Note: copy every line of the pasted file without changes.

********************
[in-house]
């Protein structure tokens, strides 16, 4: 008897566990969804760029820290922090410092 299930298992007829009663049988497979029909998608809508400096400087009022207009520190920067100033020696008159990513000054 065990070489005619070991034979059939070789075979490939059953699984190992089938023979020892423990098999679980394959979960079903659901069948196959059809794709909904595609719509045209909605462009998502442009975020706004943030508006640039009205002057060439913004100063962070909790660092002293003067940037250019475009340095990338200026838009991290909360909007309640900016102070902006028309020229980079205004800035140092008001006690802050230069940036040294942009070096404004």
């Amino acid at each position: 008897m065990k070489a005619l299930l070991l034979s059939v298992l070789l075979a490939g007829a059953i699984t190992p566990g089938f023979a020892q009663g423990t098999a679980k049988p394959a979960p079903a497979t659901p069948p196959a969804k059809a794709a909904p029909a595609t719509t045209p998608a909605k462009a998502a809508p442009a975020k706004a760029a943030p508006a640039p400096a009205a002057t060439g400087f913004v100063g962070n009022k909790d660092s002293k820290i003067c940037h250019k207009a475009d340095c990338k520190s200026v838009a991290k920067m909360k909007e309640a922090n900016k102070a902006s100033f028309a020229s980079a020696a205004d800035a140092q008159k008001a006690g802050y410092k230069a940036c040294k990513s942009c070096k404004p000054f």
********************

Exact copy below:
[in-house]
């Protein structure tokens, strides 16, 4: 008897566990969804760029820290922090410092 299930298992007829009663049988497979029909998608809508400096400087009022207009520190920067100033020696008159990513000054 065990070489005619070991034979059939070789075979490939059953699984190992089938023979020892423990098999679980394959979960079903659901069948196959059809794709909904595609719509045209909605462009998502442009975020706004943030508006640039009205002057060439913004100063962070909790660092002293003067940037250019475009340095990338200026838009991290909360909007309640900016102070902006028309020229980079205004800035140092008001006690802050230069940036040294942009070096404004």
């Amino acid at each position: 008897m065990k070489a005619l299930l070991l034979s059939v298992l070789l075979a490939g007829a059953i699984t190992p566990g089938f023979a020892q009663g423990t098999a679980k049988p394959a979960p079903a497979t659901p069948p196959a969804k059809a794709a909904p029909a595609t719509t045209p998608a909605k462009a998502a809508p442009a975020k706004a760029a943030p508006a640039p400096a009205a002057t060439g400087f913004v100063g962070n009022k909790d660092s002293k820290i003067c940037h250019k207009a475009d340095c990338k520190s200026v838009a991290k920067m909360k909007e309640a922090n900016k102070a902006s100033f028309a020229s980079a020696a205004d800035a140092q008159k008001a006690g802050y410092k230069a940036c040294k990513s942009c070096k404004p000054f």